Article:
2.5. Anode Slime Treatment and Electrolyte Purification

The anode slime from electrorefining is collected and processed to recover noble metals, Se and Te. Today, the average slime composition is 21.5% Cu, 12.7% Ag, 0.6% Au, 9.0% Se, 1.6% Te, 10.8% Pb, 2.5% Ni, 3.4% As, 1.5% Sb, and 1.5% Bi [19]. Lead is mostly as insoluble PbSO4. Silver and gold occur both in solid solution and as selenides and tellurides. Antimony, arsenic, and bismuth form a series of multiple oxides [6]. Typical anode slime treatment includes decopperizing to dissolve Cu, Ni, and Te for recovery, roasting to recover Se, and smelting the noble metals to Doré anodes followed by sequential electrolysis stages to recover Ag, Au, and PGM.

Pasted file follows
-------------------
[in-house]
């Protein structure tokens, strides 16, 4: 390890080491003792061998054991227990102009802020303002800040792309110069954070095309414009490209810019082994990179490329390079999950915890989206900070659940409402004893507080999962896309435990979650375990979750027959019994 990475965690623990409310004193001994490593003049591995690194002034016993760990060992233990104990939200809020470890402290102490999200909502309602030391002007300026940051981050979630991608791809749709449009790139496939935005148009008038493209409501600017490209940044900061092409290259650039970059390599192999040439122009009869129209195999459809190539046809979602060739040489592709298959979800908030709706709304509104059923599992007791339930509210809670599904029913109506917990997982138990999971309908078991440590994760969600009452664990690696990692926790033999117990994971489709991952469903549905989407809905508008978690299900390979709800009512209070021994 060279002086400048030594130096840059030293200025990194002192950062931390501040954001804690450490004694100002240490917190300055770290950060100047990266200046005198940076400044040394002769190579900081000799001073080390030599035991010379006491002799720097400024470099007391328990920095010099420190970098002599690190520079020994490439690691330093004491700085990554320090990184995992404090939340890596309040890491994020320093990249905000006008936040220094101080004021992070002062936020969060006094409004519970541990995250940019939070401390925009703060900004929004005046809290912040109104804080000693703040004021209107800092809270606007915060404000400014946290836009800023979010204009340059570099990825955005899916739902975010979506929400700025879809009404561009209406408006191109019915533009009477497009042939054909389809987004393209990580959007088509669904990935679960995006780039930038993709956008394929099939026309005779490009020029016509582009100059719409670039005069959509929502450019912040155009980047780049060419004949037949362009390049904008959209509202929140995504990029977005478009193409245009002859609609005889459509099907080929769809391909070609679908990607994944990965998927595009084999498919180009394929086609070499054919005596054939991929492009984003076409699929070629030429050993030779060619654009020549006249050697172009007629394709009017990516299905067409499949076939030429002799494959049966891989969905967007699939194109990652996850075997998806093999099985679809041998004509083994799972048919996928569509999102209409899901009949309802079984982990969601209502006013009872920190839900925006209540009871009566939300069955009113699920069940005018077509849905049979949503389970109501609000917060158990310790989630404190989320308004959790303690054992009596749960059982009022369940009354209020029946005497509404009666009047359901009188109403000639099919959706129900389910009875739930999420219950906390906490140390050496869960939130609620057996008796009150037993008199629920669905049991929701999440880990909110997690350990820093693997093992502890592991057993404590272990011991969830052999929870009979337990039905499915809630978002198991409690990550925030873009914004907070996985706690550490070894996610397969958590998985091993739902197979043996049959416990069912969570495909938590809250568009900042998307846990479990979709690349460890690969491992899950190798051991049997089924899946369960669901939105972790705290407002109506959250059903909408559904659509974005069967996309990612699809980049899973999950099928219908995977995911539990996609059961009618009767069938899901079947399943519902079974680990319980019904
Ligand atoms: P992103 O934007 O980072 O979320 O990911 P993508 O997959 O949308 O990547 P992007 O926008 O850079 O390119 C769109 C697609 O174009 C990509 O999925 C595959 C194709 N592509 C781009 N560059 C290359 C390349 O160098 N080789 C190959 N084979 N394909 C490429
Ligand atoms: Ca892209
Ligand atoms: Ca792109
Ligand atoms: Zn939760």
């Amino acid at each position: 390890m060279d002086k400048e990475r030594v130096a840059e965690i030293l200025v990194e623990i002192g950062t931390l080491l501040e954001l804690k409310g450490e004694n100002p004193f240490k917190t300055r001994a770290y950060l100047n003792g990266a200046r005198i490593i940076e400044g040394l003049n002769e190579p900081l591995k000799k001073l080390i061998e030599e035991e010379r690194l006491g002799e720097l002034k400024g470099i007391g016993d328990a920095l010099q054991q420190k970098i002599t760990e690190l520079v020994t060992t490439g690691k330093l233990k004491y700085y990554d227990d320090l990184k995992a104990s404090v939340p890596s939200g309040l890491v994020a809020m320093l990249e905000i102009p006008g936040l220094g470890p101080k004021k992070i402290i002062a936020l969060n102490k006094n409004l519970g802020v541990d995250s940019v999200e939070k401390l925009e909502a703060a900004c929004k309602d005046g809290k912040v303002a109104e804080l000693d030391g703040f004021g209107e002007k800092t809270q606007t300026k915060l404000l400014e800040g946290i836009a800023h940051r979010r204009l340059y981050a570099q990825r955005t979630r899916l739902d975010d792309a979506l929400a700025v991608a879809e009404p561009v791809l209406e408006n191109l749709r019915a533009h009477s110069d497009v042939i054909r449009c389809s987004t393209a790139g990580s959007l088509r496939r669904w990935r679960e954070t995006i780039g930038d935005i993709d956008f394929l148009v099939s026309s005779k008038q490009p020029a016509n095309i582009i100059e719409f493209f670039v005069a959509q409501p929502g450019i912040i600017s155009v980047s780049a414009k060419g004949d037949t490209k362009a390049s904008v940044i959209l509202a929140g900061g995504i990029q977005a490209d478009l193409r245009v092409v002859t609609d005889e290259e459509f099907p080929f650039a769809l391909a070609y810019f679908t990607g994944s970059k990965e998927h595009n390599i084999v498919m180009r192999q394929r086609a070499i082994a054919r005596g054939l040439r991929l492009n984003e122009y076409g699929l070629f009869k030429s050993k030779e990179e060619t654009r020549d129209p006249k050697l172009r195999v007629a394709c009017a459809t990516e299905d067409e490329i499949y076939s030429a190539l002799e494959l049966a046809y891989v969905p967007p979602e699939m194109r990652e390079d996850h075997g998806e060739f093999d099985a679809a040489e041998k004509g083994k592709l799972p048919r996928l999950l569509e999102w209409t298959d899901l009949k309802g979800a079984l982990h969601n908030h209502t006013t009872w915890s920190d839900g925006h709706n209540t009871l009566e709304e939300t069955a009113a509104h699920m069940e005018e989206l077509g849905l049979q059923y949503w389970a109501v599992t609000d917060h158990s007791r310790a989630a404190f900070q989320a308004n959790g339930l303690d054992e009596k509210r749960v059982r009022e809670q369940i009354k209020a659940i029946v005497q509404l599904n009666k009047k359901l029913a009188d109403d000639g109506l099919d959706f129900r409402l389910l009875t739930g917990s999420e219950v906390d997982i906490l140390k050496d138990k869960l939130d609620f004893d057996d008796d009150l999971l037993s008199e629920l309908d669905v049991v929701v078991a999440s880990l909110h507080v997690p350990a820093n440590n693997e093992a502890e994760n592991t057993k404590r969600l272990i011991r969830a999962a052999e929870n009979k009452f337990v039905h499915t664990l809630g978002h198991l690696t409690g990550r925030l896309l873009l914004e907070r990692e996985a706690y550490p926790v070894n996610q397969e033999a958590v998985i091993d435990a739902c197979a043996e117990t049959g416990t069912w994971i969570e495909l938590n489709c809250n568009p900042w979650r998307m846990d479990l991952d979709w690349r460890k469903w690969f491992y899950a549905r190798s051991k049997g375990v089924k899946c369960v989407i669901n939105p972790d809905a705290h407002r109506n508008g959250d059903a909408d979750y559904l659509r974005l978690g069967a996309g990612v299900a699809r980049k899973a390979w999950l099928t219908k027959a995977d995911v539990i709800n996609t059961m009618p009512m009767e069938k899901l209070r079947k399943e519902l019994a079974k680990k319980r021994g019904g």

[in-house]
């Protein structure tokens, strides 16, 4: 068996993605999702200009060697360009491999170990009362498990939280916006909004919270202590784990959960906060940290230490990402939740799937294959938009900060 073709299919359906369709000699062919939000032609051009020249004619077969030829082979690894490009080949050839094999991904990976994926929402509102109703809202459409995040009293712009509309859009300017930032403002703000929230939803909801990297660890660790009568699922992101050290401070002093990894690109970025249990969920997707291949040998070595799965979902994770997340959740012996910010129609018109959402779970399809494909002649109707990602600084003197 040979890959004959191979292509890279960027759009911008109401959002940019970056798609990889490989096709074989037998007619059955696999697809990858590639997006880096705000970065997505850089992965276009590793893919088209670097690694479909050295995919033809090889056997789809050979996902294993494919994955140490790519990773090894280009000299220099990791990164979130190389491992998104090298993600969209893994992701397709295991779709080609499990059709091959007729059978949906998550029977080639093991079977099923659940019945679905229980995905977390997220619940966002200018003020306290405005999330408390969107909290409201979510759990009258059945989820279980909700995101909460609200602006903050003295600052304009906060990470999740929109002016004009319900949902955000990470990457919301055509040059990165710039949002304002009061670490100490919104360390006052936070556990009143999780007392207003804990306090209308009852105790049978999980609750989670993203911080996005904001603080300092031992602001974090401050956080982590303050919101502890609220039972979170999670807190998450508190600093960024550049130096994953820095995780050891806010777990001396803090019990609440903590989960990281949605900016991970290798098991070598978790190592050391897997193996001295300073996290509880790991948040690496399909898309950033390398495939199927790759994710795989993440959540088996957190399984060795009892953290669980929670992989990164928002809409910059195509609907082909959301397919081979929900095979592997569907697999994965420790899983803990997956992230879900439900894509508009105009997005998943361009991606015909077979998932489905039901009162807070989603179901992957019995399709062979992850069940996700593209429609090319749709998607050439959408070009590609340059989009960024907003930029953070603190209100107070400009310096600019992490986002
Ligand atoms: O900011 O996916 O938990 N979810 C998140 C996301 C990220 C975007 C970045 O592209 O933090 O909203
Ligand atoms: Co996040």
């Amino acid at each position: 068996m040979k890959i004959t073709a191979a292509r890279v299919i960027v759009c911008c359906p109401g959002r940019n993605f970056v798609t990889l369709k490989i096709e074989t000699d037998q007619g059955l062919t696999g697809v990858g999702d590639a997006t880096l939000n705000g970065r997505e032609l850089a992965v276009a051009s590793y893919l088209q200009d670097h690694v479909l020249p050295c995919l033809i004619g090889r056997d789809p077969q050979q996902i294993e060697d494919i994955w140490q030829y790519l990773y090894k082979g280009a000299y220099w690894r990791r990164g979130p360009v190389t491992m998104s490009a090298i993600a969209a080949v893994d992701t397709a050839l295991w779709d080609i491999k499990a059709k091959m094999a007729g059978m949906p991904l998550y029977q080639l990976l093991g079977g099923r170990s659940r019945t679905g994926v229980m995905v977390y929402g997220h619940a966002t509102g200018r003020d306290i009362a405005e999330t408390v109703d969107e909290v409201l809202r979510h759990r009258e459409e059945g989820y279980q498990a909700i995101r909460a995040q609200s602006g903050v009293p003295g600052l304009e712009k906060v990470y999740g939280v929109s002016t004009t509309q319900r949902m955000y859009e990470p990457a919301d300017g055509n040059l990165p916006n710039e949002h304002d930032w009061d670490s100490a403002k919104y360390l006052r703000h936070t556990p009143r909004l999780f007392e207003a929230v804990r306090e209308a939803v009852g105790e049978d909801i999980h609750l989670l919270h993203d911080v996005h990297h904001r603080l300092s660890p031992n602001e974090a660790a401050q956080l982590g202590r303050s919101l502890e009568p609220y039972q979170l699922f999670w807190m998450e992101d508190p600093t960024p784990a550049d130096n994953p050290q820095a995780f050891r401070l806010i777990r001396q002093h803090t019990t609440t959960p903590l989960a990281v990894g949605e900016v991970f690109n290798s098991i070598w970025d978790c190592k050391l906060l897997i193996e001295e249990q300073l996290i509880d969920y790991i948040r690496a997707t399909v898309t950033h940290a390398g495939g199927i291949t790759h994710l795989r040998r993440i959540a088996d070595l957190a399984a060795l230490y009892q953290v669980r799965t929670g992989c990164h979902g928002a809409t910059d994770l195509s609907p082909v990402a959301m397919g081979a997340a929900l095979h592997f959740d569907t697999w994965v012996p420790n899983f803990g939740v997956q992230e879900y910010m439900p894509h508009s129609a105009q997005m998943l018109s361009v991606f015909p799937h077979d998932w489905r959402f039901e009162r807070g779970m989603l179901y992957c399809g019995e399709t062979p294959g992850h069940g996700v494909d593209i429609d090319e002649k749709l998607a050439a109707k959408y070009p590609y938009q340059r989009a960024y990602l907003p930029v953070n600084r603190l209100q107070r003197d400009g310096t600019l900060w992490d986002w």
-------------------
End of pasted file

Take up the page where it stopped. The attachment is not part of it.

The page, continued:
The purpose of electrolyte purification is to control the copper level and to remove excess impurities. The electrolyte purification consists of electrowinning to recover copper and crystallization to recover metal salts. The recovered and purified sulphuric acid and copper sulphate are used to make a new electrolyte. The As/Sb/Bi equilibrium that can cause the formation of floating slimes can also be used to control the levels of these metals, usually with the use of reducing compounds like SO2 and adsorptive materials [21].

3. Copper-Containing Secondary Materials